Pullela Gopichand delivered one of India’s greatest sporting moments as a player when she won the 2001 All England title. As head coach of the national team, Gopichand found the greatest joy on Sunday as India won the Thomas Cup for the first time ever, beating favorites Indonesia 3-0 in the final.
The Bangkok triumph is the latest pinnacle for Indian badminton, which under Gopichand’s tutelage was launched on the path of excellence that began years ago on the courts of his Hyderabad academy. More than half of the players in the squad are products of his academy.
Gopichand’s quest to become world champion led to Saina Nehwal’s bronze at the London 2012 Olympics before PV Sindhu won Olympic silver and bronze in the next two games and won the title at the 2019 World Championships. On Sunday it was the male players turn.
In an interview, Gopichand talks about how India won the Thomas Cup, what it took to upset former champions Malaysia and Denmark in the knockout rounds, what was the key to victory and where that triumph is among the greatest sporting achievements of India counts.
Three big wins over heavyweights Malaysia, Denmark, Indonesia.
That’s big. Actually beating these countries back-to-back is truly amazing. That all players have done so consistently well over the last few days is something very, very good. I am very happy to see what has developed in Thailand.
The same players have previously unsuccessfully competed in the Thomas Cup. What has changed?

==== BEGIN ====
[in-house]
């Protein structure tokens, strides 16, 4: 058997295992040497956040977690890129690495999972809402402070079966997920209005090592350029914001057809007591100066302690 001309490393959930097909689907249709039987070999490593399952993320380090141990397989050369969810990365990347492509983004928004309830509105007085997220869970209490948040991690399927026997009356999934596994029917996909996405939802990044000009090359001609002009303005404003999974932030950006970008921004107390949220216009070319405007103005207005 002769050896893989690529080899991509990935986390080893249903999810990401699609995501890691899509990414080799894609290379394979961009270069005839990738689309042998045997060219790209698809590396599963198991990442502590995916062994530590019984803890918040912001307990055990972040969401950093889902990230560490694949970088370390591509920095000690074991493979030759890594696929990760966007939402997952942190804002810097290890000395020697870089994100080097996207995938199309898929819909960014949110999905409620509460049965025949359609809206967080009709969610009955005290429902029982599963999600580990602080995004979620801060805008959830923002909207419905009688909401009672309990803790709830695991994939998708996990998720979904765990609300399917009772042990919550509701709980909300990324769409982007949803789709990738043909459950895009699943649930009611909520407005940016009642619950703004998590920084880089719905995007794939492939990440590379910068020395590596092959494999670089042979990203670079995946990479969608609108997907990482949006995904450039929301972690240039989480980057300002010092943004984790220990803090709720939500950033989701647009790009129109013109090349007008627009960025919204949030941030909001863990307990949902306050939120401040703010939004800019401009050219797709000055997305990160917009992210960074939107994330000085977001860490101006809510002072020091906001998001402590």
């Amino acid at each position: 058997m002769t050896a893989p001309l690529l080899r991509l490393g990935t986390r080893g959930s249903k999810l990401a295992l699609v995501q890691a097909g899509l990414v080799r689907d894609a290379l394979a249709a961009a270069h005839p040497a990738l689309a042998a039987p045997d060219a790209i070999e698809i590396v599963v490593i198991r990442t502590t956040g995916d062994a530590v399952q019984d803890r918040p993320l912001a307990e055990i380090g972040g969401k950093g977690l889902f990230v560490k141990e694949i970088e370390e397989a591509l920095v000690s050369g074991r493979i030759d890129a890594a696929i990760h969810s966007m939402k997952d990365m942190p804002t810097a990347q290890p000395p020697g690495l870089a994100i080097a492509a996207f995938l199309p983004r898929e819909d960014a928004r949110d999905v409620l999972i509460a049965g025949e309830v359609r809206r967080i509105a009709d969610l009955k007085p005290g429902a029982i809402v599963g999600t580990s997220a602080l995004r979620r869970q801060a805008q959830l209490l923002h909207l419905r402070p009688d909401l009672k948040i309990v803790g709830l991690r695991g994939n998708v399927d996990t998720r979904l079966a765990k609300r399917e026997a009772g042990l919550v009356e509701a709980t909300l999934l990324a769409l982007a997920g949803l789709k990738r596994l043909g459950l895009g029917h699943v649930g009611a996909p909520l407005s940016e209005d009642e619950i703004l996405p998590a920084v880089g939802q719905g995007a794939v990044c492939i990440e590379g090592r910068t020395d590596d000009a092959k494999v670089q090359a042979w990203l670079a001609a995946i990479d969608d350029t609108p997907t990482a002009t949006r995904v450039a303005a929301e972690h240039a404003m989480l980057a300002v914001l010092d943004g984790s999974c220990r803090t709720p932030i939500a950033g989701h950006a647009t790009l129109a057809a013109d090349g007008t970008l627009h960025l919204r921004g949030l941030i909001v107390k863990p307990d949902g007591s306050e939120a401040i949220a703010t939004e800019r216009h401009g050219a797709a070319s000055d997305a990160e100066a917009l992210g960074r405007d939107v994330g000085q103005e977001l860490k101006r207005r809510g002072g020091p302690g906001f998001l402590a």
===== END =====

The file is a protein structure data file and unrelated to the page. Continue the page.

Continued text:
One is to have the depth through and through. Having three strong men’s singles players straight away, we haven’t had that in the past. Actually having (Kidambi) Srikanth and (HS) Prannoy play the second and third singles (Lakshya Sen was the first singles player)… that’s very strong. These nations (versus India) have decent players. Suppose you (Denmark) had a great player in Viktor (Axelsen) but your second and third (singles) were beatable because you have strong second and third singles. Lee Zii Jia was great (first singles for Malaysia) but her second and third singles were not good enough. So to have three strong singles and for the first time a solid doubles (Satwiksairaj Rankireddy and Chirag Shetty) that we can really trust to pull through a match… makes it very big.
How long did these players train together before going to Thailand?
They have all lived here (Hyderabad) for so long. For example Srikanth, Prannoy, Priyanshu (Rajawat)… they all have been here since ages. Then Satwik and Chirag and all the doubles players have literally lived here for the last 10 years. Chirag a little less, say 6-8 years, but the rest started playing badminton here. So they were all here most of the time.
How significant was the contribution of doubles Shetty and Rankireddy?
In previous editions of the Thomas Cup, it was thought that you needed the three singles (players) to win. The pressure on your single players was too much and if you happened to lose one of them, all was lost. The doubles pairs basically had no chance. It was something like that. But here you actually see a pair strong enough to challenge the best. So your singles are strong and your doubles are strong too… that makes it really tough. Many countries cannot say that. There are no easy games in the entire duel.
Where does this win rank in Indian sport and Indian badminton?
As for the team event, I think that was it. As for the world of sport in India, also for that, I think that’s it. I mean, what other sport can you be a world champion in as a team? You can talk about cricket but we are a cricket crazy nation. Hockey yes, but when did we win (a global event) like this? In a modern sport with (extreme) fitness and stamina, I can say it as a badminton player, people might come and say it’s not all right – but for me that’s the biggest thing. And this applies not only to Indian badminton, but also to Indian sport.
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